Ms. Cain then discusses several characteristics of introverts, from our sensitive physiology, to blushing, to our risk-averse behavior. She uses historical examples of introverts in science, politics and art. She takes the reader on a journey to other cultures where quiet and the characteristic studiousness of introverts is revered, unlike the extrovert-enamored US. 

Reading this is helping me to understand how much of my nature is shared with other introverts: things like feeling uncomfortable wearing costumes, wishing to avoid arguments, and needing restorative solitude time. I always wondered why I was interested in the occasional leadership position (yet embarrassed to have it mentioned). Turns out introverts can excel in leadership roles because they are often trying to make something work the way they envision it. It's not about leading the people, it's about the leading the processes.

I recommend this book to anyone who wants to explore a deeper understanding of personality types, on the continuum from introverted to extroverted. It has certainly made me more mindful of people's differences and strengths.

Wednesday, March 26, 2014

taking the bus

We had an awkward errand the other day. We had to take a 90 lb. bundle, a rolled-up inflatable dinghy, 15 miles to a repair facility. We have no car. We usually take the bus or walk wherever we have to go. Normally, we don't have a 90 lb. bundle with us. How were we going to accomplish this? First choice was the city bus, $2.25/person.

We have the transit app on our smart phones and using this, we determined that we had to walk about 4 blocks, catch the #22 bus and stay on that for about 1.5 hours as it trudged up 22nd Ave to an industrial area that housed the repair facility. We had a one block walk from the bus stop there to the facility. Perfect!

So, we loaded the huge mass (about the size of a short, fat person) onto our foldable cart and walked the 4 blocks to our stop. Along the way, we discussed our options if the driver refused to allow us to board with this HUGE parcel. We could call a cab, walk over to the rental car agency, call friends who have cars... none of these options are great, but all have possibilities.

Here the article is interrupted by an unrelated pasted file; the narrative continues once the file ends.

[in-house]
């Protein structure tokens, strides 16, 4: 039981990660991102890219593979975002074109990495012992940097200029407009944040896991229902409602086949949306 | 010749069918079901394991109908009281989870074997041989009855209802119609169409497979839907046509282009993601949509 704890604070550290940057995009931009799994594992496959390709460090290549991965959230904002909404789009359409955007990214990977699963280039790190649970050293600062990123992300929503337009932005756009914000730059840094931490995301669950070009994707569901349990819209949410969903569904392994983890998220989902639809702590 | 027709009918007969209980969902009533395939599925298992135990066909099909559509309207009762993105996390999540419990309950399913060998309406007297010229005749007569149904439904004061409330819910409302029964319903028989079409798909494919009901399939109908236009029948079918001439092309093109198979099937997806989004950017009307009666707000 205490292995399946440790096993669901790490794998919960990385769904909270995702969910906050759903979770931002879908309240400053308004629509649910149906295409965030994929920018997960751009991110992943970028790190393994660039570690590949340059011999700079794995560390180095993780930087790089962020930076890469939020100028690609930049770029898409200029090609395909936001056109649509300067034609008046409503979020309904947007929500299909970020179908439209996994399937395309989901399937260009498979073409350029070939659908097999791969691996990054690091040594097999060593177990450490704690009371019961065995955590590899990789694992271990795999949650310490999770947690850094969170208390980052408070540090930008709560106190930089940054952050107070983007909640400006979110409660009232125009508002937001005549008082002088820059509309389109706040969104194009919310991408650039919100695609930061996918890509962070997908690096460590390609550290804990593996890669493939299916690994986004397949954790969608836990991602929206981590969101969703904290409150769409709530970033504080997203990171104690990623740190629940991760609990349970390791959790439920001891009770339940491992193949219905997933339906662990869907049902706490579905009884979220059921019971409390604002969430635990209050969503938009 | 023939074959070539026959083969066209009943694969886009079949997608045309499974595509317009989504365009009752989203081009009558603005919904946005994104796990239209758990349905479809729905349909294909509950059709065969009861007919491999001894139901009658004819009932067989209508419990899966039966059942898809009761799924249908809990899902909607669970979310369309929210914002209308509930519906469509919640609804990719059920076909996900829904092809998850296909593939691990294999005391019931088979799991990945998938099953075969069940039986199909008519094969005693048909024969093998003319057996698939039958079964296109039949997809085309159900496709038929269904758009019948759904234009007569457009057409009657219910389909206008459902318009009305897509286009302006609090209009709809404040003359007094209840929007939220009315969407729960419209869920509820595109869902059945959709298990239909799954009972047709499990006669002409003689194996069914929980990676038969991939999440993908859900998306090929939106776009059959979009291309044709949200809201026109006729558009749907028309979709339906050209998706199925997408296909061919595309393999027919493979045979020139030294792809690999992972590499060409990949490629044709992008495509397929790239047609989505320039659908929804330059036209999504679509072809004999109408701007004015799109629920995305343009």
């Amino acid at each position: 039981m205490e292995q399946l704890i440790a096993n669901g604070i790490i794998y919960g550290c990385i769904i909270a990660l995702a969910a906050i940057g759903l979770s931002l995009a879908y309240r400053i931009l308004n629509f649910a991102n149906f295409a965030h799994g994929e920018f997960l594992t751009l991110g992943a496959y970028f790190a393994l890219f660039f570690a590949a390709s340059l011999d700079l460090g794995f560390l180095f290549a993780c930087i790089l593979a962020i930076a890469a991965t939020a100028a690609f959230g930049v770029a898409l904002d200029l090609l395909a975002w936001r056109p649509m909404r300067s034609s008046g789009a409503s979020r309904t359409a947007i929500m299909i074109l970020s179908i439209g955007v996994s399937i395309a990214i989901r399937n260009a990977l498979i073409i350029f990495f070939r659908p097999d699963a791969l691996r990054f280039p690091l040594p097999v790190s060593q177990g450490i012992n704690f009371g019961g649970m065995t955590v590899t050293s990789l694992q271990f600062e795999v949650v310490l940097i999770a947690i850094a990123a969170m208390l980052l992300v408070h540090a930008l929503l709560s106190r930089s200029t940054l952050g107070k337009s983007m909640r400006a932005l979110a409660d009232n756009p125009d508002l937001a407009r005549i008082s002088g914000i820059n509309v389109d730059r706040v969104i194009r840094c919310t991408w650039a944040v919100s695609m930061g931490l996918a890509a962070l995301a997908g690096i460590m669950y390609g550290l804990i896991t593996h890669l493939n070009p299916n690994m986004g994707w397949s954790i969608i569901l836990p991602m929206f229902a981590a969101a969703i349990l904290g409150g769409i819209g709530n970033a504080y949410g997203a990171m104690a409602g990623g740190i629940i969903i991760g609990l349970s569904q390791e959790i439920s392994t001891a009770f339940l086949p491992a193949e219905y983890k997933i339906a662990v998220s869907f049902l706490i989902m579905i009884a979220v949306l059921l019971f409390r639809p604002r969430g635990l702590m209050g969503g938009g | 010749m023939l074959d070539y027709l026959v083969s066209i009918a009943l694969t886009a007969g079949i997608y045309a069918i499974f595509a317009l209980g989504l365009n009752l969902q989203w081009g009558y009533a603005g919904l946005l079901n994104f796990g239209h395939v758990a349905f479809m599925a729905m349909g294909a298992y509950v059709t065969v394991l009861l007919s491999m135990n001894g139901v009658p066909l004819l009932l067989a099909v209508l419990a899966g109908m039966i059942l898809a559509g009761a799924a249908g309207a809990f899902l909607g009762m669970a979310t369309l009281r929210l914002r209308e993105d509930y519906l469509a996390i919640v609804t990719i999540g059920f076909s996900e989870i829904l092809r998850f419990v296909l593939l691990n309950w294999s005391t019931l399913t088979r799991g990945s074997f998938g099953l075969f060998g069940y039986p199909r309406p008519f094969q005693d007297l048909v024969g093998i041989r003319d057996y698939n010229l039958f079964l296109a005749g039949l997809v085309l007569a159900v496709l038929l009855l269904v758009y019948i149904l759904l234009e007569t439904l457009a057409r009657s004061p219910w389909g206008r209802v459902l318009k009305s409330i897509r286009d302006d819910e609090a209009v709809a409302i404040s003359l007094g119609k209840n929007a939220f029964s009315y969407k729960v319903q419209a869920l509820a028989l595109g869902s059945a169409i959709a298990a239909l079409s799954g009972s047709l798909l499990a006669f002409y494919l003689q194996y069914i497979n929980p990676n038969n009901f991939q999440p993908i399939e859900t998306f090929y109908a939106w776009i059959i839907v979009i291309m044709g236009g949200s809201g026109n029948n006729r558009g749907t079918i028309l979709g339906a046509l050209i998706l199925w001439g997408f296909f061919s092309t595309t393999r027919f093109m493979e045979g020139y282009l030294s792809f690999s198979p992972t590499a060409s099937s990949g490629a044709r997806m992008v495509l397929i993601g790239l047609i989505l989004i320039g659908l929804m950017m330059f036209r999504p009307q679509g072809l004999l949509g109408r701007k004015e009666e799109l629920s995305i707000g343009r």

Miraculously, the driver did not bat an eyelash as she slowed to pick us up. We heaved it aboard and sat with it taking up half the aisle. No one cared. Then came the fun part. And I do mean fun. It was going to be a long ride and I love people watching. 

People got on the bus without the right change. No problem. They just asked around and other people came up with the change. It was as if it was expected that you carried change for other riders. I had my entire laundry coin purse full of quarters, so was able to help out sometimes. 

People got on the bus with little children. No problem. Other people made room for them, picked them up and plopped them on the seats when Mama's arms were full, made sure they were safe.

People got on the bus in wheel chairs. No problem. The driver hopped up, smiled, deployed the ramp and configured the front seats to accommodate the chair, strapped it in and on we went. When the seated person needed to get off, they pushed a special button alerting the driver that the wheelchair lift was being requested. People were patient and kind.

People got on the bus who needed assistance. No problem. A women with difficulty walking got on, and a young man hopped up, gave her his seat and put her fare in the machine for her. She tried to tip him and he refused to take it. He was happy to help out.